By andrea kirsh
August 5, 2012 · 1 Comments
There have always been artists who are challenged by working at the edge of visibility. For painters that originally meant night scenes, which are famously difficult, but wonderful when they work. Ad Reinhardt’s black paintings are a twentieth-century example; a more recent one is Martin Creed’s Work No. 227, The Lights Going On And Off (2000), which I loved because it emphasized the essential, but often ignored, necessity of light for all vision. My thoughts on the phenomenon are prompted by work in two different locations that take place in the dark — take place, because both are performative: Tino Sehgal’s This Variation shown at the Heugenot House, Kassel as part of documenta XIII, (on view through Sept. 16, 2012) the other, which I’ll discuss in part 2, is by Janice Kerbel at Project Arts Centre, Dublin.
Finding works sited outside documenta’s main exhibition buildings is always a bit of a scavenger hunt; it can involve searching in an underground parking garage or among abandoned warehouses. The map provided by the organizers is usually imprecise and occasionally entirely wrong; I never did locate a piece by Emily Jacir, alas. Still, I entered the Heugenot House, a dilapidated, early nineteenth-century building, where the map indicated work by Theaster Gates and Tino Seghal. The Gates installation was easy to find, occupying much of the building’s interior, but I could see no trace of the Seghal, not even a label (in an exhibition with copious text on display). The artist has always been unwilling to talk about his work, and surely enough, the documenta XIII guidebook’s index lists page 438 for Seghal, but the book itself skips from page 437 to page 440. No help there. I was sitting in the building’s courtyard, thinking about what to do next, when I spied an un-marked, but conspicuously new door across the way.
Like Alice, I was lead by curiosity to open it, and found myself in a short corridor which lead to an entirely dark room. A relief from long wall labels, and from the sun on a hot day. It was quiet, so I stood next to a wall, waiting for my eyes to dark adapt. Once they had, I could make out others standing in the room, but not well enough to see what they were doing. A woman started to speak about something in her past, as if talking to the group, but broke off so quickly that her words made no sense. Then it started: the humming and chanting: words, clicks and various vocalizations. It became a call and response among what I now could make out as more than a dozen people. Then the movements: sudden and awkward, by participants who had positioned themselves close to the visitors, sometimes in uncomfortable proximity. They jerked and writhed in place — then began to walk — or dance in what was clearly a highly-coordinated flow of bodies, weaving among the spectators, if one can use that term for visitors who could hardly see.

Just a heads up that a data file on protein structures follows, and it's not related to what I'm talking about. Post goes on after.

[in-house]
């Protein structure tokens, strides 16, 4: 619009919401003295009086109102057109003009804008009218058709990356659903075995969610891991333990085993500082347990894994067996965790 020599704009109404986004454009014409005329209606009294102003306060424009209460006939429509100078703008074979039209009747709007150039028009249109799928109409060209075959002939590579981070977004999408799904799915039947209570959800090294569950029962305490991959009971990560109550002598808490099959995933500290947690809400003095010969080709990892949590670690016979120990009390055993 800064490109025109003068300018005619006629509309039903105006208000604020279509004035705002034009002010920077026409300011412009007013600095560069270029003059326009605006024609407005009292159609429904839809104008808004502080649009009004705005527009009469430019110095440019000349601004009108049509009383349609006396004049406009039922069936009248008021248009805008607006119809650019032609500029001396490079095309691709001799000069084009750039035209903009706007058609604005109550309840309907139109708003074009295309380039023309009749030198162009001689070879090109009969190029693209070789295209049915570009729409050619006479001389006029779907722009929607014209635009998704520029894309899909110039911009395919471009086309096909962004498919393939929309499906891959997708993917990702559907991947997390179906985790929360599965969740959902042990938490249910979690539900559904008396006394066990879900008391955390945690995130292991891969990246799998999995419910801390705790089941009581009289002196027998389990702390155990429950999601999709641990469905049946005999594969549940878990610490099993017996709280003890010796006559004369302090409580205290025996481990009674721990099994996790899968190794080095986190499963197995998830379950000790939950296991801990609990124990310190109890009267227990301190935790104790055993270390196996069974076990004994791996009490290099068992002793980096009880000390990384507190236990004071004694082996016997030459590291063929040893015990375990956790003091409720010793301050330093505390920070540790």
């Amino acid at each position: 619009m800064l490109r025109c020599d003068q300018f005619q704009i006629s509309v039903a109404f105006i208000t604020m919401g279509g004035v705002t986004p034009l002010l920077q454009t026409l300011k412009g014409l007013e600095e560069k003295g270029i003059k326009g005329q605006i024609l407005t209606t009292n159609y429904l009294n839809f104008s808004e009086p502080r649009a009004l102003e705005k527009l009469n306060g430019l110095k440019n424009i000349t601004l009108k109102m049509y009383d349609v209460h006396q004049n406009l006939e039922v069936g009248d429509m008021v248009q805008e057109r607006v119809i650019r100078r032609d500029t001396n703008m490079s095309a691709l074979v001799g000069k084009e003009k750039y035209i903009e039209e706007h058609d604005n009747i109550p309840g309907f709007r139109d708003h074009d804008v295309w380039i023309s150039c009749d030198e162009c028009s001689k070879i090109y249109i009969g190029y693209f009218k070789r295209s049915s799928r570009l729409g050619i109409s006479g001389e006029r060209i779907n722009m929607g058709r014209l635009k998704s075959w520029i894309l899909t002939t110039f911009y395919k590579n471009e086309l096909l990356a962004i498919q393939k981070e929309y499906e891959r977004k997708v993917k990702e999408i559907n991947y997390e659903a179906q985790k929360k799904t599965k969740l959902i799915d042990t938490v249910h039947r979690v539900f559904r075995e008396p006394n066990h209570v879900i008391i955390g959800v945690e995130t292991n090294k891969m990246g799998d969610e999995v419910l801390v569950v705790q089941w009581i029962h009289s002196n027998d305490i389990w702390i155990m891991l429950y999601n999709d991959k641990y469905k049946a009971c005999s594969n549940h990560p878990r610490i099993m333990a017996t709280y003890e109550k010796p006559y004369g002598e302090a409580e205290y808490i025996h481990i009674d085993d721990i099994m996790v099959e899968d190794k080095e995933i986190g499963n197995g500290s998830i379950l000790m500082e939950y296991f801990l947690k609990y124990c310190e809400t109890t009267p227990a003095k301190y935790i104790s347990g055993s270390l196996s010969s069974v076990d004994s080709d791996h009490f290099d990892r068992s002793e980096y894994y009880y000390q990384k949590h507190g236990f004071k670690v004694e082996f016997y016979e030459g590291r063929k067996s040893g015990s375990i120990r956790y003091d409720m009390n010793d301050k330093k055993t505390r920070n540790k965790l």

By this point the performers were singing in unison, with the occasional call of the leader, but chanting in a repetitive tone that recalled Philip Glass, and circling the room, making spasmic movements that might have been choreographed by Catherine Sullivan. Viewers entered at random times, and groups of students usually broke into squeals in response to the moving bodies in the dark; they were so disruptive that once the performers stopped abruptly. The strangest moment was when the lights went on and the 15-20 performers (who themselves looked like students) began singing the Beach Boys’ Good Vibrations as they exited slowly by a side door.
I had a sense of being present at an unfamiliar ritual performed by an ecstatic sect. I found it transfixing. The proximity of the performers was intimate, yet the dark kept it impersonal and eliminated the awkwardness of one-to-one interactions with strangers, which occurred with Sehgal’s Guggenheim Museum piece, This Progress (2010). I stayed quite a while, partially out of the rare pleasure of experiencing performance in the dark, which required listening, imagination, and a sort of bodily empathy rather than vision, which normally dominates our other senses. But I also stayed to try to understand the structure. What triggered the speaker to start and stop, the dancing and chanting to begin? Was it improvised or scripted; who lead the group, and how did the others follow in the dark? I could not figure it out. After leaving I found one of the performers in the courtyard and spoke with her briefly, but all that I learned was that This Variation is not entirely scripted, and the performers work in two-hour shifts.
I left with a head full of sounds and thoughts and some surprise at This Variation and my response to it. Sehgal’s art has two audiences: the performers themselves, and the more conventional audience of observers. And they clearly have entirely different experiences, yet the sense of having participated in the work, rather than remaining outside it, clearly extends to us as well. I loved it! And I’m still thinking about why.